Israel and Turkey seek to reconcile ahead of Obama’s visit
Israeli and Turkish officials have been engaging in dialogue over the past few weeks, Israel’s Channel 2 News reported.
The head of Israel’s National Security Council recently met with a high-ranking Turkish Foreign Ministry official in Rome at the behest of Israeli Prime Minister Benjamin Netanyahu.
Israeli-Turkish ties have been severely strained since the May 2010 Turkish flotilla incident in which Israeli commandoes killed nine activists — including eight Turks and one Turkish-American, who violently attacked the commandoes as they boarded the Gaza-bound Mavi Marmara ship. A U.N. report on the incident concluded that Israel’s blockade of Gaza is legal and confirmed the Turkish activists’ initial attack on the Israelis. Turkey, however, has demanded an apology from Israel over the incident and an end to the Gaza blockade.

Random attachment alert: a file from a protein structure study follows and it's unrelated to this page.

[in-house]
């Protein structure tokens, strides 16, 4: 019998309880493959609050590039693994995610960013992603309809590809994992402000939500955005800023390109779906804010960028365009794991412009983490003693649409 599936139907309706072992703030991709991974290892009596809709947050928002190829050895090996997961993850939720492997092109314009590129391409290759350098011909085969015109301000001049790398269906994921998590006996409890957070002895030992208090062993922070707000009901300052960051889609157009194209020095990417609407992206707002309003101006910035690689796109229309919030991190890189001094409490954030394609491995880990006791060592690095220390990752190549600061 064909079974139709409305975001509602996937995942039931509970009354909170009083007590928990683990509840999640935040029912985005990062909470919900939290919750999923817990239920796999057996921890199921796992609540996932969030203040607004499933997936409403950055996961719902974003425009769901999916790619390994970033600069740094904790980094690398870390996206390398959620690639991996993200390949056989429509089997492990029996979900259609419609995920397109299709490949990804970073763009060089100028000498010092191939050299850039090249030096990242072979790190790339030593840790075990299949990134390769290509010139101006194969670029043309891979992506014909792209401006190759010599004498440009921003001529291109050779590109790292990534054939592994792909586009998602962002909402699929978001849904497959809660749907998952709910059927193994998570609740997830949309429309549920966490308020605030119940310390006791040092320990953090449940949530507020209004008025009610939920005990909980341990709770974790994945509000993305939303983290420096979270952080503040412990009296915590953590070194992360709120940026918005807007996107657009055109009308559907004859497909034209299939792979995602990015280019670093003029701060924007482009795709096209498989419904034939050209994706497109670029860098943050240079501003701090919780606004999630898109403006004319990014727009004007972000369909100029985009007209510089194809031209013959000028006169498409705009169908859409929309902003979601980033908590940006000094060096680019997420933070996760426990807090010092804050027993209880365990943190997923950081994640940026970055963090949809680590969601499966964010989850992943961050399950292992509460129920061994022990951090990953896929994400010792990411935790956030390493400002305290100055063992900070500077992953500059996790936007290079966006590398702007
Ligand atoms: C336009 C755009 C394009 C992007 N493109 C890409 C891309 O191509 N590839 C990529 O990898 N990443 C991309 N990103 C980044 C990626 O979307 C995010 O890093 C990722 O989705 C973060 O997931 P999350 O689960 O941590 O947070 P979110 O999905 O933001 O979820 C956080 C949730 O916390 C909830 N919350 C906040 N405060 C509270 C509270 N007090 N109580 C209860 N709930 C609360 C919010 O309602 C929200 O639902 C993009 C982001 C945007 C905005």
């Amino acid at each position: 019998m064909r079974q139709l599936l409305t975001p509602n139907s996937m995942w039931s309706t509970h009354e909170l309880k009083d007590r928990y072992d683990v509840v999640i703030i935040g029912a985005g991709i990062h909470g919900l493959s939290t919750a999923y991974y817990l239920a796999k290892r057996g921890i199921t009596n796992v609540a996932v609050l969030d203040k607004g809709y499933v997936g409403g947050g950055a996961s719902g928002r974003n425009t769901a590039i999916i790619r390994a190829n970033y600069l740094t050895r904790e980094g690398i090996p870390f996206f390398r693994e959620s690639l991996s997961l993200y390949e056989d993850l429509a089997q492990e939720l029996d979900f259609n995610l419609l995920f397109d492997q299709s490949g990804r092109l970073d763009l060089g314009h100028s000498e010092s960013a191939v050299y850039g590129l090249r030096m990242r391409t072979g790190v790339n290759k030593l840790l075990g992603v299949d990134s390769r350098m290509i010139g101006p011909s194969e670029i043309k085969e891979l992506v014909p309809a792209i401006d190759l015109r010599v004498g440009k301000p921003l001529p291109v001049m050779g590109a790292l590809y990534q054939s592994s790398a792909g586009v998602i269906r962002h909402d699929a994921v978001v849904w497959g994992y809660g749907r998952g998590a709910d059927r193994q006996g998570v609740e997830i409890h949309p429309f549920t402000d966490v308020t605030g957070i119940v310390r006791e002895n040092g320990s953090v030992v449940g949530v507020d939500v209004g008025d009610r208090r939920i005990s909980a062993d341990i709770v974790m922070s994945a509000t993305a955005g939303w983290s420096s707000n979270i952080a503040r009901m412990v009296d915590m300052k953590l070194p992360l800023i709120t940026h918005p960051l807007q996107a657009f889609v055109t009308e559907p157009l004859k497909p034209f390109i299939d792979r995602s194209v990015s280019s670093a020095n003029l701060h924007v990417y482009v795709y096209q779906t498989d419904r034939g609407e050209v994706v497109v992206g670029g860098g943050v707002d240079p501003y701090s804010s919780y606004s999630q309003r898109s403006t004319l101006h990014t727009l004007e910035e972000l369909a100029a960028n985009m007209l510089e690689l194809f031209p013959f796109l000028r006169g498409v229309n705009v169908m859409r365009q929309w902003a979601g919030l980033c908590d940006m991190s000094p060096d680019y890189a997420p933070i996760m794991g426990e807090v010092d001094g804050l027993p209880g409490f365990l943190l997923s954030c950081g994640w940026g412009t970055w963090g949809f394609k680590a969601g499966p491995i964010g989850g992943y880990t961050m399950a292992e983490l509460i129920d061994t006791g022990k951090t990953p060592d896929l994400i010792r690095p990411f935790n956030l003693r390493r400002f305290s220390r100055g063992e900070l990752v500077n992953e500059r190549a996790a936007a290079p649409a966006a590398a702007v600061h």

Turkish reports indicate that Israel may include a “partial apology” ahead of President Barack Obama’s visit in March. In return, Turkey may forgo its demands to end the Gaza blockade. Experts believe that both nations seek to return to normal relations, especially in light of the growing regional instability.
In November 2012, a Turkish court began a trial of four high-ranking Israeli officers in absentia for their involvement in the incident.
A top Turkish government official recently said that the trial is “political, not really judicial,” according to the Jerusalem Post.
(Article originally appeared on JNS.org)